NER BCK¹ Diag 174 26T 15Cwt 9 1st 18 3rd seats
    York to Edinburgh
    NER BT¹* Diag 18 23T 13Cwt 30 3rd seats
    NER C* Diag 5 27T 29 1st 24 3rd seats
    Sheffield (dep 8:40 a.m.) to Edinburgh
    NER BT¹* Diag 18 23T 13Cwt 30 3rd seats
    NER C* Diag 5 27T 29 1st 24 3rd seats
    NER T* Diag 14 25T 5Cwt 80 3rd seats
    NER T* Diag 14 25T 5Cwt 80 3rd seats
    NER BT¹* Diag 18 23T 13Cwt 30 3rd seats
    York to Keswick (arr 2:00 p.m.)
    NER BCL¹* Diag 27 26T 10Cwt 9 1st 18 3rd seats


    I have used the following documents in compiling the following explanation:

    Bradshaw’s April 1910
    Bradshaw’s July 1922
    NERA publication on N.E.R. Timetable October 1912 to March 1913
    NERA publication on the LNER NE Area July 1926 Carriage roster
    NERA publications on N.E.R. Carriage drawings and E.C.J.S. Carriage Drawings.
    Various Isinglass Models Drawings.

    The Leeds portion BCK weighing 26 Tons 15 Cwt seating 9 First and 18 Third Class passengers is a conundrum. The Diagram 174 BCK built in 1909 & 1912 (the LNER built several more in 1924) weighed 28 Tons 17 Cwt with dual brakes in the Isinglass drawing but sat 12 First and 24 Third Class passengers, though the NERA drawing is annotated as "actually 18 Third". Nine is an uncommon figure for the First Class. Two compartments seating two a side would seat eight while three a side would seat twelve. The N.E.R. in 1898 built ten Diagram 27 non-corridor 52ft Lavatory Van Composites seating 9 First and 18 Third (later changed to 24 Third), weighing 26T 6Cwt in its single braked version (which may have been 26T 15Cwt in dual braked form) but the T.C.W.I. lacks the * to indicate non-corridor stock.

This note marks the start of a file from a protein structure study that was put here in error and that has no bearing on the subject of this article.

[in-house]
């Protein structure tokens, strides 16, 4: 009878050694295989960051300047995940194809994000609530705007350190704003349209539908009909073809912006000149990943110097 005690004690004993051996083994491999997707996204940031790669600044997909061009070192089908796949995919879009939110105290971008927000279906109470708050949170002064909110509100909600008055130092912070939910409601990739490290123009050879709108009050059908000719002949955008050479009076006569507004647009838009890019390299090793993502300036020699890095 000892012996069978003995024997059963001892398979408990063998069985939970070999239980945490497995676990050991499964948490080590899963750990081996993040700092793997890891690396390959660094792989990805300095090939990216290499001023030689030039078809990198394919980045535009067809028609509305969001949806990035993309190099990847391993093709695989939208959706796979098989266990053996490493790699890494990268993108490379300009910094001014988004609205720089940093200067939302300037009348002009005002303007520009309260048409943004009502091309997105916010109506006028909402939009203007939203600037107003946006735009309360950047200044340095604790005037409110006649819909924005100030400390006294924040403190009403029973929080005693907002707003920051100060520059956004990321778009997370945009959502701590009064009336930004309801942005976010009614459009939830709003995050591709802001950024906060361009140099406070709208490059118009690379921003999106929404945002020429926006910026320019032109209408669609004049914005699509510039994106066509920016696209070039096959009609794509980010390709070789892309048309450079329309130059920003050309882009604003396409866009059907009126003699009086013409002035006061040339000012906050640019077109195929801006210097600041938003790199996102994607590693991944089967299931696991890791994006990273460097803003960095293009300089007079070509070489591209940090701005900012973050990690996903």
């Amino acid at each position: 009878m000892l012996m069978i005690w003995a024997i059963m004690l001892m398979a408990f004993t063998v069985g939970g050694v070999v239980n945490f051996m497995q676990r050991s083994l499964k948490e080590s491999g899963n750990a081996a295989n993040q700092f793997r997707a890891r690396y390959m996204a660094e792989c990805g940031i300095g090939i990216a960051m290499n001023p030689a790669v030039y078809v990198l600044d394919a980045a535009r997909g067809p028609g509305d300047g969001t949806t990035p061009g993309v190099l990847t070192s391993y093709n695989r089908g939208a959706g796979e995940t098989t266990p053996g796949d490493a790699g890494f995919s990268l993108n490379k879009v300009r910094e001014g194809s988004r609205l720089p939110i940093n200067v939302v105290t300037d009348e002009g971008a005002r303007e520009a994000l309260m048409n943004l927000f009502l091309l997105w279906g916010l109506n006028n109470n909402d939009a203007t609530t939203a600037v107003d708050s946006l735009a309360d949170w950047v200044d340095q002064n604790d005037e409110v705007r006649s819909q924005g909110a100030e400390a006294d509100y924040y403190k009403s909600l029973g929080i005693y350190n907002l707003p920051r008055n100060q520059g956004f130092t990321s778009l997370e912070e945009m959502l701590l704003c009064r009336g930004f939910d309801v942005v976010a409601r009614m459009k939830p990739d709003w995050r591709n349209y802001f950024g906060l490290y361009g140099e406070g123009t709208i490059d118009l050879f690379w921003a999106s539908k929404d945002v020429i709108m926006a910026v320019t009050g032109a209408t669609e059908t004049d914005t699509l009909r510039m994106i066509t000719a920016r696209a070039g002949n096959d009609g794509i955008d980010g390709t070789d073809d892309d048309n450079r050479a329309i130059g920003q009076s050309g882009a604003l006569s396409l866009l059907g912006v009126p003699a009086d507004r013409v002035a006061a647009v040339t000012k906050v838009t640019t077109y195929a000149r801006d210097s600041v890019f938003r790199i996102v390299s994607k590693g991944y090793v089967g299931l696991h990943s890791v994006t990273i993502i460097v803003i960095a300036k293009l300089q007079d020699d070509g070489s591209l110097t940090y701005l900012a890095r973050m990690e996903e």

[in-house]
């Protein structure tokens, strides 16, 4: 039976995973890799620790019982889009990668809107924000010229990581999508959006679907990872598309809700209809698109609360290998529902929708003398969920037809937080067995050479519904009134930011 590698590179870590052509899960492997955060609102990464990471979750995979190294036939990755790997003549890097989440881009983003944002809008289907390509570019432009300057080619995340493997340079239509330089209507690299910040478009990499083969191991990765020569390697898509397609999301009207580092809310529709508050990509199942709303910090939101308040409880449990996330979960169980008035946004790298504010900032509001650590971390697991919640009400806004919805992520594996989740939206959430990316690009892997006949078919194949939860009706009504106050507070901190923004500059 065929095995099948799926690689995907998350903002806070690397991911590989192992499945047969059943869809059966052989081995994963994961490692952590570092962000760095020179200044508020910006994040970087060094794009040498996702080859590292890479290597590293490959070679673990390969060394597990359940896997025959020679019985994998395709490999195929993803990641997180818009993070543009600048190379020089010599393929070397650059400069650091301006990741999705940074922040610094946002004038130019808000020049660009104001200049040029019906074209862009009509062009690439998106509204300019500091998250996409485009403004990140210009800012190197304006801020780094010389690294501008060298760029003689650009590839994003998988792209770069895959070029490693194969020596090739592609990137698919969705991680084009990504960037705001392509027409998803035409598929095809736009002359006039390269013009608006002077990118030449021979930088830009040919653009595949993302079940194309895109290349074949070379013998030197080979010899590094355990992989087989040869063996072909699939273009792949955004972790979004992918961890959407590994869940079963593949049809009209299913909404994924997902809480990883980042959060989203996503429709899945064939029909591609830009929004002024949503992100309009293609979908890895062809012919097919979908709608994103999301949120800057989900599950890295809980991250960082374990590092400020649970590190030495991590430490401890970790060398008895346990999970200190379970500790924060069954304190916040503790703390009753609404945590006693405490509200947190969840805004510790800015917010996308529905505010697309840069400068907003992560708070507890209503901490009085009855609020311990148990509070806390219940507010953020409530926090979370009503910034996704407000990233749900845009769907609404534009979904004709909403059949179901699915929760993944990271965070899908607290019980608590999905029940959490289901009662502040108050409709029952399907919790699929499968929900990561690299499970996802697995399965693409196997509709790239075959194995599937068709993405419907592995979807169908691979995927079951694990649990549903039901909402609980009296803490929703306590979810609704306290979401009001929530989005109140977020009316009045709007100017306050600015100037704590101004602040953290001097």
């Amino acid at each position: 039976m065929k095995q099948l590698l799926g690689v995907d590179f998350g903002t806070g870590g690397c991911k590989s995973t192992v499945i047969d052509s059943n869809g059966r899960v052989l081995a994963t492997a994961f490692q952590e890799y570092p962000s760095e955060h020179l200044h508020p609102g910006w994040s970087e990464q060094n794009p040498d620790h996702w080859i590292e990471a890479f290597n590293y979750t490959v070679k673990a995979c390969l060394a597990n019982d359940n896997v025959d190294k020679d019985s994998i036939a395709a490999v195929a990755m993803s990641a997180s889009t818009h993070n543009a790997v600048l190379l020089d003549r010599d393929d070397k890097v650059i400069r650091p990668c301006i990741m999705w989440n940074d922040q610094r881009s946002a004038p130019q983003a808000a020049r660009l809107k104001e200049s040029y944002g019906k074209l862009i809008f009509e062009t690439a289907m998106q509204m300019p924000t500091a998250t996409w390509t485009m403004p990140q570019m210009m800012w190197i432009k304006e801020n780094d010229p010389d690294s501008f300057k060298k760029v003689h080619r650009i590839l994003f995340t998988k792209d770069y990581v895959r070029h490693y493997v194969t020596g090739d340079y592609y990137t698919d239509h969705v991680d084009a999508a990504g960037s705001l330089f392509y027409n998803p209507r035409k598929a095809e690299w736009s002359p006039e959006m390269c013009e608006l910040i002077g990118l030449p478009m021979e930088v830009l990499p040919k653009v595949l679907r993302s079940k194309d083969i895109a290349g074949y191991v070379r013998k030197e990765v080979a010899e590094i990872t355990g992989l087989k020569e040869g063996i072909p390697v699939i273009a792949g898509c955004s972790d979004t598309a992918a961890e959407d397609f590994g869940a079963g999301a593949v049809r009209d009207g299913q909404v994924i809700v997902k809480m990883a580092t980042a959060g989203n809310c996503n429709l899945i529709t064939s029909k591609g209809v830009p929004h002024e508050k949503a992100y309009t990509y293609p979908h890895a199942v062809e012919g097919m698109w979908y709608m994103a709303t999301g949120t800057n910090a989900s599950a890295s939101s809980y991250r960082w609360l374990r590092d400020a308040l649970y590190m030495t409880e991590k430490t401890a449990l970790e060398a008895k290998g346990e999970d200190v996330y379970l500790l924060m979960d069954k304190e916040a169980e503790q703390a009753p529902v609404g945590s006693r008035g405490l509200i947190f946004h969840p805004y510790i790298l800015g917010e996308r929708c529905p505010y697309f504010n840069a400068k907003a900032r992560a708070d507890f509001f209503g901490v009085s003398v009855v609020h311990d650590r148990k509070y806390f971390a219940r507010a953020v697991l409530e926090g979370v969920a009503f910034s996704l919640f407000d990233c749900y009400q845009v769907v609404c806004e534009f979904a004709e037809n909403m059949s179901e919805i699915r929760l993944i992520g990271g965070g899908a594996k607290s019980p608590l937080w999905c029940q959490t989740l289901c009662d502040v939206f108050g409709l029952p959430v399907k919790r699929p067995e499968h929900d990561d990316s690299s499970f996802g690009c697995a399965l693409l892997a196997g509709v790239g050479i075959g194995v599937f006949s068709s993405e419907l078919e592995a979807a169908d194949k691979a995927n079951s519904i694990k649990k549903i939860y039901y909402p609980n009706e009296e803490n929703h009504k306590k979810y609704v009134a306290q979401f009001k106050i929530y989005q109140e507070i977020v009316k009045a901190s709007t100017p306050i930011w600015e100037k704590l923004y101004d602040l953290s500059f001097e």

The Newcastle portion Brake Composite paired with the Dining Composite in the Newcastle to Edinburgh portion is described in the same way as the Leeds to Edinburgh carriage. It appears counter-productive to pair a non-corridor/non-vestibule carriage with a dining carriage but then the 9:57 a.m. train from York is mostly comprises non-vestibule carriages.

    My opinion is that the TCWI is a guide and that the key issues are that the carriage provided was dual braked, was a corridor/vestibule type and that the seating is a recommended minimum. If an NER dual braked Diagram 174 was supplied for each carriage then each provided 12 First and 24 Third Class seats and exceeded the T.C.W.I. minimum requirements.